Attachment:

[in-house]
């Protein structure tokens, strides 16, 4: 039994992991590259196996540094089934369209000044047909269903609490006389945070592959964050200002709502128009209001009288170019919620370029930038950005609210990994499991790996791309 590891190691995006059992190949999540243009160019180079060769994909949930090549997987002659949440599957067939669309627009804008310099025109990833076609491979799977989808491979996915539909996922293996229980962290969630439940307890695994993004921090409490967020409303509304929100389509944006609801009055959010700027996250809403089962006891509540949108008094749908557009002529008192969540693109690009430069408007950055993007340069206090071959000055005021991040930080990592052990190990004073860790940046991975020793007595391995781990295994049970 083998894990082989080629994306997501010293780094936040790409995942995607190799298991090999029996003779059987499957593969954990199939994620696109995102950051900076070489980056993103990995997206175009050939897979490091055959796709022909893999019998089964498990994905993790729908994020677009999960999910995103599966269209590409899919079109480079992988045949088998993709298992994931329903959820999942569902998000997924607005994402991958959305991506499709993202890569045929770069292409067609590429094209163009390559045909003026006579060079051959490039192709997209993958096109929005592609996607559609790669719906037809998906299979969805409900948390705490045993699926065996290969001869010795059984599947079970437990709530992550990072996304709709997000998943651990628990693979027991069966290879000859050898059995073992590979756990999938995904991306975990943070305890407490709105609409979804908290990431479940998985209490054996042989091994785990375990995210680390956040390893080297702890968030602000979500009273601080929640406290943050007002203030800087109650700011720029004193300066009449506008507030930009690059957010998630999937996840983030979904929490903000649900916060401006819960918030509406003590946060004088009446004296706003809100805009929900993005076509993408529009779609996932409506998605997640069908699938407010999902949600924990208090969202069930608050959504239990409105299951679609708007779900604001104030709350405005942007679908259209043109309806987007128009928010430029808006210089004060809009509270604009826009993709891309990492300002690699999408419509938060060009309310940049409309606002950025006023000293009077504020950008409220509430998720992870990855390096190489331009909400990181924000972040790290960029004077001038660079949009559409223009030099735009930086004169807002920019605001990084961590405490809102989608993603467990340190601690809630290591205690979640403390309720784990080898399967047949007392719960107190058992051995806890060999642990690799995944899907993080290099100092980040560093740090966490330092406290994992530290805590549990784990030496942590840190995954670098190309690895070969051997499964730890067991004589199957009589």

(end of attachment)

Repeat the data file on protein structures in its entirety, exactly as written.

[in-house]
């Protein structure tokens, strides 16, 4: 039994992991590259196996540094089934369209000044047909269903609490006389945070592959964050200002709502128009209001009288170019919620370029930038950005609210990994499991790996791309 590891190691995006059992190949999540243009160019180079060769994909949930090549997987002659949440599957067939669309627009804008310099025109990833076609491979799977989808491979996915539909996922293996229980962290969630439940307890695994993004921090409490967020409303509304929100389509944006609801009055959010700027996250809403089962006891509540949108008094749908557009002529008192969540693109690009430069408007950055993007340069206090071959000055005021991040930080990592052990190990004073860790940046991975020793007595391995781990295994049970 083998894990082989080629994306997501010293780094936040790409995942995607190799298991090999029996003779059987499957593969954990199939994620696109995102950051900076070489980056993103990995997206175009050939897979490091055959796709022909893999019998089964498990994905993790729908994020677009999960999910995103599966269209590409899919079109480079992988045949088998993709298992994931329903959820999942569902998000997924607005994402991958959305991506499709993202890569045929770069292409067609590429094209163009390559045909003026006579060079051959490039192709997209993958096109929005592609996607559609790669719906037809998906299979969805409900948390705490045993699926065996290969001869010795059984599947079970437990709530992550990072996304709709997000998943651990628990693979027991069966290879000859050898059995073992590979756990999938995904991306975990943070305890407490709105609409979804908290990431479940998985209490054996042989091994785990375990995210680390956040390893080297702890968030602000979500009273601080929640406290943050007002203030800087109650700011720029004193300066009449506008507030930009690059957010998630999937996840983030979904929490903000649900916060401006819960918030509406003590946060004088009446004296706003809100805009929900993005076509993408529009779609996932409506998605997640069908699938407010999902949600924990208090969202069930608050959504239990409105299951679609708007779900604001104030709350405005942007679908259209043109309806987007128009928010430029808006210089004060809009509270604009826009993709891309990492300002690699999408419509938060060009309310940049409309606002950025006023000293009077504020950008409220509430998720992870990855390096190489331009909400990181924000972040790290960029004077001038660079949009559409223009030099735009930086004169807002920019605001990084961590405490809102989608993603467990340190601690809630290591205690979640403390309720784990080898399967047949007392719960107190058992051995806890060999642990690799995944899907993080290099100092980040560093740090966490330092406290994992530290805590549990784990030496942590840190995954670098190309690895070969051997499964730890067991004589199957009589």